In general, investment advisers report as representatives of the “funds” they manage or sponsor. The term “funds,” for purposes of Form SHC, is defined as pooled, separate and general investment accounts of one or more institutional and private investors, including, among other things, hedge funds, private-equity funds, mutual funds and private individuals. A U.S.-resident investment adviser that is subject to the reporting obligation will be required to file one consolidated report covering the reportable securities for all U.S.-resident parts of its own organization and for all U.S.-resident funds that it manages or sponsors.
By way of example, in the event that an investment adviser is required to file Form SHC, one type of security that the investment adviser will be required to report is a U.S. feeder fund’s equity interests in a foreign master fund. If a U.S.-resident investment adviser manages a Cayman master fund with U.S. and Cayman feeder funds, the adviser will be required to report the U.S. feeder fund’s investment in the Cayman master fund as ownership of foreign-equity interests by a U.S. resident. The Cayman feeder fund’s investment in the Cayman master fund, however, will not be reportable on Form SHC.
Information Required by Form SHC
Form SHC is comprised of three schedules. Schedule 1, which requires identifying information and a summary of data reported, if any, on the other two schedules, must be filed by all U.S.-resident custodians or end-investors with holdings of foreign securities that meet a reporting threshold.
Schedule 2 is used to report position-level data on foreign securities owned by U.S.-resident investors (i) that the reporter holds for itself or for its U.S.-resident clients; (ii) for which the reporter directly employs foreign-resident sub-custodians or U.S.-resident or foreign-resident CSDs to manage the safe-keeping of such securities; or (iii) that are instruments of the type that there is no U.S.-resident custodian to hold such securities. A reporter must file a separate Schedule 2 for each reportable security. A reporter is exempt from reporting on Schedule 2 if the total fair value of foreign securities reportable on Schedule 2 (as discussed in clauses (i) through (iii) of this paragraph) is less than $100 million.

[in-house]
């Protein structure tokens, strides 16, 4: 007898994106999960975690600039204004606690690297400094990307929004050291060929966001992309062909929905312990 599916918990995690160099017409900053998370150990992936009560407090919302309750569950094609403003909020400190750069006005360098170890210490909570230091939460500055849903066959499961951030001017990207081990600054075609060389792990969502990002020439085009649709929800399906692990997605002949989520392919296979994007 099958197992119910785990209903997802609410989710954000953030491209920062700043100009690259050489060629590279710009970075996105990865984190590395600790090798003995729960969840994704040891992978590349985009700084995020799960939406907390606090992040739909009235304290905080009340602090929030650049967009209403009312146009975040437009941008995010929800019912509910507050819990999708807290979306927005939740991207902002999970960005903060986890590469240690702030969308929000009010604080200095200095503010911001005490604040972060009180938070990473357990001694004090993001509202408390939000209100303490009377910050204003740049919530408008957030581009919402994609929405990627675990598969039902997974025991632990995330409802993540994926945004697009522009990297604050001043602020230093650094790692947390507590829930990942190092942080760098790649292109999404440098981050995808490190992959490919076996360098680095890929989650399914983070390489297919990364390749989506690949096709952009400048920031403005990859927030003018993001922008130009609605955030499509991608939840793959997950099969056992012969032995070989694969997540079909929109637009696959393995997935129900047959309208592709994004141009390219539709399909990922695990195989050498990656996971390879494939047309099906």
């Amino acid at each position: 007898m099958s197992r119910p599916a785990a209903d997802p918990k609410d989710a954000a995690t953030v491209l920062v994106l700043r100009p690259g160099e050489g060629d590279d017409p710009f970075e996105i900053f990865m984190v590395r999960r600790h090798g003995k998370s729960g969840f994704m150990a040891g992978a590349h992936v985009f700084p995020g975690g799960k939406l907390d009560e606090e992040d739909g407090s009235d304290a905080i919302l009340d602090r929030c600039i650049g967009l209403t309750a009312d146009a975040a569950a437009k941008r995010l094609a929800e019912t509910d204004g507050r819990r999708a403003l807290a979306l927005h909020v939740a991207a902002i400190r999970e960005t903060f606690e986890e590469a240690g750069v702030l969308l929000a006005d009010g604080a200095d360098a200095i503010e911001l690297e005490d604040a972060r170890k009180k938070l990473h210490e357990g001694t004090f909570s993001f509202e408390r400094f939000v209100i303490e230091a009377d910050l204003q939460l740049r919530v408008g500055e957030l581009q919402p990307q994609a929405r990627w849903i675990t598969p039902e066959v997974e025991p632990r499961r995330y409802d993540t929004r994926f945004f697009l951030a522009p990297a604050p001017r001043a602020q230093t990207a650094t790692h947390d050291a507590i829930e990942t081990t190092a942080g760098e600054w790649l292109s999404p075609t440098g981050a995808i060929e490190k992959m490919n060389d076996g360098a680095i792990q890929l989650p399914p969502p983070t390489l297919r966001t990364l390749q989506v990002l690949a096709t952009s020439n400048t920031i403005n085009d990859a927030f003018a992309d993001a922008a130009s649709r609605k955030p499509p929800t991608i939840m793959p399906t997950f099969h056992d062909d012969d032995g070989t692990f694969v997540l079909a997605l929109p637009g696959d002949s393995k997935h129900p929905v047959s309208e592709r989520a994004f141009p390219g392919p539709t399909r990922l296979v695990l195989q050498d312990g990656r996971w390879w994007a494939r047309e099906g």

Schedule 3 is used to report summary amounts for all foreign securities entrusted to the safe-keeping of an unaffiliated U.S.-resident custodian, excluding those entrusted to a U.S.-resident CSD. U.S.-resident end-investors that entrust foreign securities to the safe-keeping of a U.S.-resident custodian must report on Schedule 3. U.S.-resident custodians only report on Schedule 3 when the U.S.-resident custodian is entrusting foreign securities to the safe-keeping of another U.S.-resident custodian. A reporter must file a separate Schedule 3 for each U.S.-resident custodian with which the reporter has holdings of foreign securities that exceed $100 million, aggregated over all accounts with such custodian. This reporting obligation is different from that required by Form SLT, which requires only U.S.-resident custodians to report securities for which they manage the safe-keeping on behalf of U.S. entities and does not require the end-investor or the end-investor’s representative to report its holdings of such securities.
Timing and Confidentiality
All reports on Form SHC must be submitted to the FRBNY by March 2, 2012, for data reportable as of Dec. 31, 2011. Completed reports generally may be submitted on paper to the FRBNY or electronically through the Federal Reserve’s Internet Electronic Submission (IESUB) System.
The data collected on Form SHC reports may be used only for analytical and statistical purposes and to enforce the International Investment and Trade in Services Survey Act. The information may only be accessed by officials and employees (including consultants, contractors and their employees) designated to perform functions under that Act. Aggregate data obtained from reports on Form SHC will be publicly disclosed, but only in a manner that will not reveal information as reported by any individual respondent.
The FRBNY held a seminar on Form SHC on Nov. 10, 2011. Investment advisers may view the webcast of the seminar and download the items handed out at the seminar for 120 days following the presentation. Form SHC and the instructions may be found here.
For assistance, please contact the following lawyers in the Financial Services Area
Investment Management Partners:
Marion Giliberti Barish
David C. Boch
Lea Anne Copenhefer
Steven M. Giordano
Richard A. Goldman
Steven W. Hansen
Thomas John Holton
Barry N. Hurwitz
Roger P. Joseph, Practice Group Leader; Co-chair, Financial Services Area
Gerald J. Kehoe
Amy Natterson Kroll
Robert G. Leonard
Michael F. Mavrides
Michael P. O’Brien
Nancy M. Persechino
Paul B. Raymond
Toby R. Serkin
L. Kevin Sheridan Jr.
Edwin E. Smith, Co-chair, Financial Services Area
Joshua B. Sterling
Stephen C. Tirrell